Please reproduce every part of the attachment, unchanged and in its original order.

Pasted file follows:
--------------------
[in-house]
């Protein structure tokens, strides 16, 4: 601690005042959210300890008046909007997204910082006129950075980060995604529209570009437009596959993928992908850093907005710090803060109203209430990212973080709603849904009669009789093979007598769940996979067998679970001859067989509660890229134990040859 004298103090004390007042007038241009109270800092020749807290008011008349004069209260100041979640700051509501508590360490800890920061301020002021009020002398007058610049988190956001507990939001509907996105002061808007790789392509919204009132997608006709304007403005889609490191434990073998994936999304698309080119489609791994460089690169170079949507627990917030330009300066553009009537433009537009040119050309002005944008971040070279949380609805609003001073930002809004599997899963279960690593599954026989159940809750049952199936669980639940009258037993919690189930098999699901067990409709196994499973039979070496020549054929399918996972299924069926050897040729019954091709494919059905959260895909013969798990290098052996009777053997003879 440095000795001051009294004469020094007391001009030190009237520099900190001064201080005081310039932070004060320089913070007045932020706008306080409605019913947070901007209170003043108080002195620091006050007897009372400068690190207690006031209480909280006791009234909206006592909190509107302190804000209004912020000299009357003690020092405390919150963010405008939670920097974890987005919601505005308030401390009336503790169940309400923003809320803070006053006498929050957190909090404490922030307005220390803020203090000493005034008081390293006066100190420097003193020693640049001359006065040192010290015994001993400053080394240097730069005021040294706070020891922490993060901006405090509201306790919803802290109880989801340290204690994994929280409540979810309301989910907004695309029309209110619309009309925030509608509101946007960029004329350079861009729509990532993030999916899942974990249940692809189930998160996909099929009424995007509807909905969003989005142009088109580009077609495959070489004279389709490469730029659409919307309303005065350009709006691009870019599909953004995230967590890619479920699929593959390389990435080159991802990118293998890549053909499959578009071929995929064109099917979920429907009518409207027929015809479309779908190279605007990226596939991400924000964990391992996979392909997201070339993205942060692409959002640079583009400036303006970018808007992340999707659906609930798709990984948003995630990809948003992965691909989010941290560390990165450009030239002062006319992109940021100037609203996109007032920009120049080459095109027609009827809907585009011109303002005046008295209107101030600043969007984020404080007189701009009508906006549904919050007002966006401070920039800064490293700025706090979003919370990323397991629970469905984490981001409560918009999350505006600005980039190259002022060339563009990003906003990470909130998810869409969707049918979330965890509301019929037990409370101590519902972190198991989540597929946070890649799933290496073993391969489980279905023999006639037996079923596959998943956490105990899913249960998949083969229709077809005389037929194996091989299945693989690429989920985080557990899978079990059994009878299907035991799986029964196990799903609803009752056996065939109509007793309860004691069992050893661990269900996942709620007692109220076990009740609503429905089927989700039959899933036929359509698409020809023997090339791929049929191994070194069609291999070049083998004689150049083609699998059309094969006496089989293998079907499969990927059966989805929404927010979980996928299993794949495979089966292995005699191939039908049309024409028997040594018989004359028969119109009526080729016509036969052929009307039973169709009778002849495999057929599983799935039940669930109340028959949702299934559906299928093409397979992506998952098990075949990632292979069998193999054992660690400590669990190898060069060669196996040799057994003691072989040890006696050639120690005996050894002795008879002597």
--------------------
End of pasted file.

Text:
[in-house]
């Protein structure tokens, strides 16, 4: 601690005042959210300890008046909007997204910082006129950075980060995604529209570009437009596959993928992908850093907005710090803060109203209430990212973080709603849904009669009789093979007598769940996979067998679970001859067989509660890229134990040859 004298103090004390007042007038241009109270800092020749807290008011008349004069209260100041979640700051509501508590360490800890920061301020002021009020002398007058610049988190956001507990939001509907996105002061808007790789392509919204009132997608006709304007403005889609490191434990073998994936999304698309080119489609791994460089690169170079949507627990917030330009300066553009009537433009537009040119050309002005944008971040070279949380609805609003001073930002809004599997899963279960690593599954026989159940809750049952199936669980639940009258037993919690189930098999699901067990409709196994499973039979070496020549054929399918996972299924069926050897040729019954091709494919059905959260895909013969798990290098052996009777053997003879 440095000795001051009294004469020094007391001009030190009237520099900190001064201080005081310039932070004060320089913070007045932020706008306080409605019913947070901007209170003043108080002195620091006050007897009372400068690190207690006031209480909280006791009234909206006592909190509107302190804000209004912020000299009357003690020092405390919150963010405008939670920097974890987005919601505005308030401390009336503790169940309400923003809320803070006053006498929050957190909090404490922030307005220390803020203090000493005034008081390293006066100190420097003193020693640049001359006065040192010290015994001993400053080394240097730069005021040294706070020891922490993060901006405090509201306790919803802290109880989801340290204690994994929280409540979810309301989910907004695309029309209110619309009309925030509608509101946007960029004329350079861009729509990532993030999916899942974990249940692809189930998160996909099929009424995007509807909905969003989005142009088109580009077609495959070489004279389709490469730029659409919307309303005065350009709006691009870019599909953004995230967590890619479920699929593959390389990435080159991802990118293998890549053909499959578009071929995929064109099917979920429907009518409207027929015809479309779908190279605007990226596939991400924000964990391992996979392909997201070339993205942060692409959002640079583009400036303006970018808007992340999707659906609930798709990984948003995630990809948003992965691909989010941290560390990165450009030239002062006319992109940021100037609203996109007032920009120049080459095109027609009827809907585009011109303002005046008295209107101030600043969007984020404080007189701009009508906006549904919050007002966006401070920039800064490293700025706090979003919370990323397991629970469905984490981001409560918009999350505006600005980039190259002022060339563009990003906003990470909130998810869409969707049918979330965890509301019929037990409370101590519902972190198991989540597929946070890649799933290496073993391969489980279905023999006639037996079923596959998943956490105990899913249960998949083969229709077809005389037929194996091989299945693989690429989920985080557990899978079990059994009878299907035991799986029964196990799903609803009752056996065939109509007793309860004691069992050893661990269900996942709620007692109220076990009740609503429905089927989700039959899933036929359509698409020809023997090339791929049929191994070194069609291999070049083998004689150049083609699998059309094969006496089989293998079907499969990927059966989805929404927010979980996928299993794949495979089966292995005699191939039908049309024409028997040594018989004359028969119109009526080729016509036969052929009307039973169709009778002849495999057929599983799935039940669930109340028959949702299934559906299928093409397979992506998952098990075949990632292979069998193999054992660690400590669990190898060069060669196996040799057994003691072989040890006696050639120690005996050894002795008879002597």